CHARLES TOWN, W.Va. (AP) — It was 1926, and Frank Bushong had a killer idea.
The Charles Town lawyer had come up with a clear-glass device he called a Bu-Ro-Des, short for Bushong Rodent Destroyer. Its aim: to rid orchards of meadow mice.
Then as now, local orchardists wanted to control pests plaguing fruit trees. The meadow mouse, or vole, is a prolifically reproducing rodent that chews and peels bark from trunks and roots, which can kill whole trees.
The Bu-Ro-Des holds a unique place among the thousands of pieces of history housed at the Jefferson County Museum, explained Jane Rissler, director of the Charles Town museum.
Although 47 patents were awarded to inventors in Jefferson County between 1837 and 1970, Bushong's creation is the only such artifact in the museum's collection.
No one knows what prompted the attorney to become interested in exterminating orchard vermin or how many of the baiters might have been manufactured or sold, Rissler said.
She does know how Bushong's device worked. "The baiter's shape — an angled opening and an end bulge to hold the bait — positioned it to keep the bait dry and to prevent it from spilling onto the ground and, at the same time, allow a mouse easy access," she said.
The baiter, containing grain mixed with a poison such as strychnine, was held in place on the orchard floor by a wire yoke.
Because the Bu-Ro-Des is made of glass, mice could see the grain from all directions and orchard workers could quickly determine which baiters to replenish, Rissler said.
Rissler would love to have more information about Bushong and his idea, as well as the other patent holders who called Jefferson County home.
Seven of the county's 47 patents were granted before the Civil War, 15 in the last three decades of the 19th century, 20 in the first third of the 20th century, and two in 1970, Rissler said.
Six of the county's patents pertain to food production, including a grain and fertilizer drill, a cider press, products to eliminate rodents (including Bushong's baiter), artificial bait for bass fishing and a humane trap for mammals.
Other patents issued to county residents involved blacksmithing, sewing machines, product assembly and more.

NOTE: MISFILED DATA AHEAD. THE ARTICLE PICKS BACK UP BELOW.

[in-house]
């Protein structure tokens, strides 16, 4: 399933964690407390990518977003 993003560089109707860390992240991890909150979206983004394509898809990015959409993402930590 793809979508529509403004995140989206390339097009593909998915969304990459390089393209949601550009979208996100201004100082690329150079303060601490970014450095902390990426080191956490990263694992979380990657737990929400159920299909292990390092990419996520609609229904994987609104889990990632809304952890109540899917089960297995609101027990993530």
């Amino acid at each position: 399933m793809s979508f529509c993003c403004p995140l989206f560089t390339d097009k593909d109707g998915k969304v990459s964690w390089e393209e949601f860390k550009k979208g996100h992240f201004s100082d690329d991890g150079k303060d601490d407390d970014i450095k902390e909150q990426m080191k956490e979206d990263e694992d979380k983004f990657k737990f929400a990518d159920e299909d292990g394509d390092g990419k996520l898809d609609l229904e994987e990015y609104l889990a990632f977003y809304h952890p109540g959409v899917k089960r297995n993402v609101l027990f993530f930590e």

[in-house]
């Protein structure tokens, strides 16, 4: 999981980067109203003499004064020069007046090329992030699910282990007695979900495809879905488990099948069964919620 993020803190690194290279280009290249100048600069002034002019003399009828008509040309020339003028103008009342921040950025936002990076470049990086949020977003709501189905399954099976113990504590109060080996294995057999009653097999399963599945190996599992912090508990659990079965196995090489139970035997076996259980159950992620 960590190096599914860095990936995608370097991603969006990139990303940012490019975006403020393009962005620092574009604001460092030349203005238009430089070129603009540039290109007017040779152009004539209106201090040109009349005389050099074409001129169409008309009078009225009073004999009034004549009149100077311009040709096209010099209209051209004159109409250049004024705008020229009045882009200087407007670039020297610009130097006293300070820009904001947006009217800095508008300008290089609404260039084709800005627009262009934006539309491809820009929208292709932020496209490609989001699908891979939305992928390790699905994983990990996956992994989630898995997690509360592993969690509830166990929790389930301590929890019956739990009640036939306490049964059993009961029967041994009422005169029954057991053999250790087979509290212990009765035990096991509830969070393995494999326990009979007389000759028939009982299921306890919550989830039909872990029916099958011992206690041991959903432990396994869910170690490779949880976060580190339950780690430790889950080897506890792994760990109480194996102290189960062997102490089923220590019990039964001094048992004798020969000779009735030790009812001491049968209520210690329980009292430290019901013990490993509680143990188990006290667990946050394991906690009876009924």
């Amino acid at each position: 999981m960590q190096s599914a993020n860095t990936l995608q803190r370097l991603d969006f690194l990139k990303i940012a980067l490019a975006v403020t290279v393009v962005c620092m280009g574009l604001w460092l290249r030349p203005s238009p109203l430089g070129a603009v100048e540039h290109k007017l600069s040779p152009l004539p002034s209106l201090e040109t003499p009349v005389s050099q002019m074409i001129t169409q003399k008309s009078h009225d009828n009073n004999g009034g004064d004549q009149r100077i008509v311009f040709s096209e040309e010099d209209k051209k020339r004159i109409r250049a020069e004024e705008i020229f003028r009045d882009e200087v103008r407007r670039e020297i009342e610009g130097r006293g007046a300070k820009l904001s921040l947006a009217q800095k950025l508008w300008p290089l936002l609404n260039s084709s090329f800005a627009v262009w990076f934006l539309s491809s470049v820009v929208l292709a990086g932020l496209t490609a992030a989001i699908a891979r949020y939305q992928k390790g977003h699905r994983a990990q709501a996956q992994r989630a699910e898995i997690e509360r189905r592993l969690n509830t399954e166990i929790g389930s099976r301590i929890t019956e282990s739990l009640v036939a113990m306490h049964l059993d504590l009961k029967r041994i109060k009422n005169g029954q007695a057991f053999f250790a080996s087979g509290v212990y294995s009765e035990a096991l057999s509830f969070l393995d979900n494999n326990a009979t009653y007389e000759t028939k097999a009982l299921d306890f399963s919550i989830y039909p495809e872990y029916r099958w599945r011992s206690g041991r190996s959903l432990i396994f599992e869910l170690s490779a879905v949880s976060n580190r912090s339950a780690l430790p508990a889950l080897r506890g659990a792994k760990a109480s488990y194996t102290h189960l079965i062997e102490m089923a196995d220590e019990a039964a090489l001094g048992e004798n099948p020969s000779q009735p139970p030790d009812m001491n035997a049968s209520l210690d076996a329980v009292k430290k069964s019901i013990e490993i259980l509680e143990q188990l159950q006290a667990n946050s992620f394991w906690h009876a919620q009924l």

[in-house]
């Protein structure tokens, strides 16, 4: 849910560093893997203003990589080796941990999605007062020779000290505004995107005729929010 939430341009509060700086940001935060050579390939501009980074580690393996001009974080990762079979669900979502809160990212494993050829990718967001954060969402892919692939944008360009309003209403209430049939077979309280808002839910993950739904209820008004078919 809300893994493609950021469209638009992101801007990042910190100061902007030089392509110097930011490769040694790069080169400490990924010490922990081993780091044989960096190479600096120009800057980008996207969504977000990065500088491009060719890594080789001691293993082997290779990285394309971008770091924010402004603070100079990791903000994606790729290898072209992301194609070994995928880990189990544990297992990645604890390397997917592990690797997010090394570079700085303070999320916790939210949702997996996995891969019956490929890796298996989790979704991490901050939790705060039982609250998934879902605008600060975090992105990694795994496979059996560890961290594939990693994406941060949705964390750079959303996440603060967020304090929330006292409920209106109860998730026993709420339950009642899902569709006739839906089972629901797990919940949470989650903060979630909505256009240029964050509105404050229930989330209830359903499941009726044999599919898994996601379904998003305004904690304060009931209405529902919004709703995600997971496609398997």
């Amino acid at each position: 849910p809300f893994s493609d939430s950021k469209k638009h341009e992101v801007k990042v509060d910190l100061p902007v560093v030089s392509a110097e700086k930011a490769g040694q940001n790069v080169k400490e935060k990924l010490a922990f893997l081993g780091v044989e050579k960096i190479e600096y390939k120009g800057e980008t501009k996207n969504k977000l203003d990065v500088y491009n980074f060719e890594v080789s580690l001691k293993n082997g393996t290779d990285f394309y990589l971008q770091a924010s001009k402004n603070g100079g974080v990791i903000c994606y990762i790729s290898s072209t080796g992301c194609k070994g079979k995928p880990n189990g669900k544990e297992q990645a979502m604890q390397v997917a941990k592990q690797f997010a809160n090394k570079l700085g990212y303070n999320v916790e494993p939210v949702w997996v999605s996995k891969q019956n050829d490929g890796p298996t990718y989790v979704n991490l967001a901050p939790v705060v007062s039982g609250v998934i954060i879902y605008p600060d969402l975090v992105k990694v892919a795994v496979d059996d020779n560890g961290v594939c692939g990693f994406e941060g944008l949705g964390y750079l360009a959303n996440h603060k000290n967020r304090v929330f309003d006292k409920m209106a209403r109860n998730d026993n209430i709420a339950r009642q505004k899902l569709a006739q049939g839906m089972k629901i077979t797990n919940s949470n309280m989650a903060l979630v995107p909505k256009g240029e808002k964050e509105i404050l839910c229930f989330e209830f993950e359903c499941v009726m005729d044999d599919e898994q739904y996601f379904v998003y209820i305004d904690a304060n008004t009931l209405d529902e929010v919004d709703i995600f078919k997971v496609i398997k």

In her research, Rissler learned George S. Eyster of Halltown Paperboard Co. won two patents in 1880 for ideas involving machinery for making paper from straw. Like many other paper mills of that era, the Halltown plant used straw as the raw material for making paperboard, Rissler said.
In Ranson, A.D. Goetz - the owner of the city's Goetz Harness Factory - was awarded two patents, one in 2013 and one the next year. Rissler said Goetz and his family lived on Fairfax Boulevard, in the stately structure that now houses the Melvin T. Strider Colonial Funeral Home.
She said the county's inventions mirrored some of the larger transformations that occurred in the transportation and manufacturing systems nationwide.
"Seventeen of the patents reflect changes in transportation, ranging from locomotive steam engines in 1847 to automobiles in 1933," Rissler said. "Two involve animal-powered transport, three deal with bicycles and 11 concern railroads."
Ten of the Jefferson County inventors earned more than one patent each, with Charles Willson of Summit Point holding the record at five, Rissler said. Willson's patents are related to the railroad.
Rissler originally shared on her research on the county's patent holders in an article for the Guardian, the newsletter of the Jefferson County Historical Society.
Want to know more?
The Jefferson County Museum at 200 E. Washington St. in Charles Town is open 11 a.m. to 4 p.m. Tuesday through Saturday. For more information, go online to jeffctywvmuseum.org.
To join the Jefferson County Historical Society and get the Guardian newsletter four times a year and the society's annual magazine, go to jeffersonhistoricalwv.org or send a check for $20 for a one-year membership to JCHS Membership Secretary, P.O. Box 485, Charles Town 25414.